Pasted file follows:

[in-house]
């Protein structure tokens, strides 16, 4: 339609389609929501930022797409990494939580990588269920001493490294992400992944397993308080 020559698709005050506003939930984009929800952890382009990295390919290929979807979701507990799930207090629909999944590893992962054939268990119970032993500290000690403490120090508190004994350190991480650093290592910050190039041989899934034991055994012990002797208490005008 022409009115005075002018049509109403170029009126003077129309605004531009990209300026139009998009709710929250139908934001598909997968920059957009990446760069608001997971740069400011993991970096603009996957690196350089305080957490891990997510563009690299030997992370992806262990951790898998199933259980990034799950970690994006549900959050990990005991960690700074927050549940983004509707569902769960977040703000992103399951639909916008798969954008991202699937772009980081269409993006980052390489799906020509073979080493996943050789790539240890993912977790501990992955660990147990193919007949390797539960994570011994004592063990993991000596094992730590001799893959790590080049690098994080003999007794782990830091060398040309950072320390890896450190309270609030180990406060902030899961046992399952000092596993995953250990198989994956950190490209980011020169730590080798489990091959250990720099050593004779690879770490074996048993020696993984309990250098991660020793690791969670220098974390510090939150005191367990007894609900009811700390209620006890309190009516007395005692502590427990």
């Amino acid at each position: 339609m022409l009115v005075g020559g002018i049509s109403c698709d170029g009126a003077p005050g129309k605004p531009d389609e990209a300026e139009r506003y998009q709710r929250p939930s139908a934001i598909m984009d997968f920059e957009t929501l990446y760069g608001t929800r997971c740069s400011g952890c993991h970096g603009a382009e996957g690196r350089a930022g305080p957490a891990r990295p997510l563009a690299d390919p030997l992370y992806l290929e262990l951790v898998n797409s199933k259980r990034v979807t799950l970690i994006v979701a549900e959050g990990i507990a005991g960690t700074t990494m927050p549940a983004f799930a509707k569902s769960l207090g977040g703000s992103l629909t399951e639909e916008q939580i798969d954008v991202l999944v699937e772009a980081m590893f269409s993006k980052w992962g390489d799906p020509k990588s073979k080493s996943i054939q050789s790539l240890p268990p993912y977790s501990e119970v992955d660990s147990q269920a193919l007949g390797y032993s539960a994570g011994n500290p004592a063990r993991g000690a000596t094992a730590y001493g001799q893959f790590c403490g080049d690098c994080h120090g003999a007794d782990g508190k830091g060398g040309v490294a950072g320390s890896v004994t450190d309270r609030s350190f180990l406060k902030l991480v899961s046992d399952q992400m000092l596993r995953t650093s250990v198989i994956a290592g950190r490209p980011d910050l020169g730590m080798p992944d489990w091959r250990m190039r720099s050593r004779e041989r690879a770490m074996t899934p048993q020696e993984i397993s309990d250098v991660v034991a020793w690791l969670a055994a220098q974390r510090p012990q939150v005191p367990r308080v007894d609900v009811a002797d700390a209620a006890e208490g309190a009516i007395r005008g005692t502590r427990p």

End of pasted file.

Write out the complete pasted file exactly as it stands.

[in-house]
């Protein structure tokens, strides 16, 4: 339609389609929501930022797409990494939580990588269920001493490294992400992944397993308080 020559698709005050506003939930984009929800952890382009990295390919290929979807979701507990799930207090629909999944590893992962054939268990119970032993500290000690403490120090508190004994350190991480650093290592910050190039041989899934034991055994012990002797208490005008 022409009115005075002018049509109403170029009126003077129309605004531009990209300026139009998009709710929250139908934001598909997968920059957009990446760069608001997971740069400011993991970096603009996957690196350089305080957490891990997510563009690299030997992370992806262990951790898998199933259980990034799950970690994006549900959050990990005991960690700074927050549940983004509707569902769960977040703000992103399951639909916008798969954008991202699937772009980081269409993006980052390489799906020509073979080493996943050789790539240890993912977790501990992955660990147990193919007949390797539960994570011994004592063990993991000596094992730590001799893959790590080049690098994080003999007794782990830091060398040309950072320390890896450190309270609030180990406060902030899961046992399952000092596993995953250990198989994956950190490209980011020169730590080798489990091959250990720099050593004779690879770490074996048993020696993984309990250098991660020793690791969670220098974390510090939150005191367990007894609900009811700390209620006890309190009516007395005692502590427990």
């Amino acid at each position: 339609m022409l009115v005075g020559g002018i049509s109403c698709d170029g009126a003077p005050g129309k605004p531009d389609e990209a300026e139009r506003y998009q709710r929250p939930s139908a934001i598909m984009d997968f920059e957009t929501l990446y760069g608001t929800r997971c740069s400011g952890c993991h970096g603009a382009e996957g690196r350089a930022g305080p957490a891990r990295p997510l563009a690299d390919p030997l992370y992806l290929e262990l951790v898998n797409s199933k259980r990034v979807t799950l970690i994006v979701a549900e959050g990990i507990a005991g960690t700074t990494m927050p549940a983004f799930a509707k569902s769960l207090g977040g703000s992103l629909t399951e639909e916008q939580i798969d954008v991202l999944v699937e772009a980081m590893f269409s993006k980052w992962g390489d799906p020509k990588s073979k080493s996943i054939q050789s790539l240890p268990p993912y977790s501990e119970v992955d660990s147990q269920a193919l007949g390797y032993s539960a994570g011994n500290p004592a063990r993991g000690a000596t094992a730590y001493g001799q893959f790590c403490g080049d690098c994080h120090g003999a007794d782990g508190k830091g060398g040309v490294a950072g320390s890896v004994t450190d309270r609030s350190f180990l406060k902030l991480v899961s046992d399952q992400m000092l596993r995953t650093s250990v198989i994956a290592g950190r490209p980011d910050l020169g730590m080798p992944d489990w091959r250990m190039r720099s050593r004779e041989r690879a770490m074996t899934p048993q020696e993984i397993s309990d250098v991660v034991a020793w690791l969670a055994a220098q974390r510090p012990q939150v005191p367990r308080v007894d609900v009811a002797d700390a209620a006890e208490g309190a009516i007395r005008g005692t502590r427990p």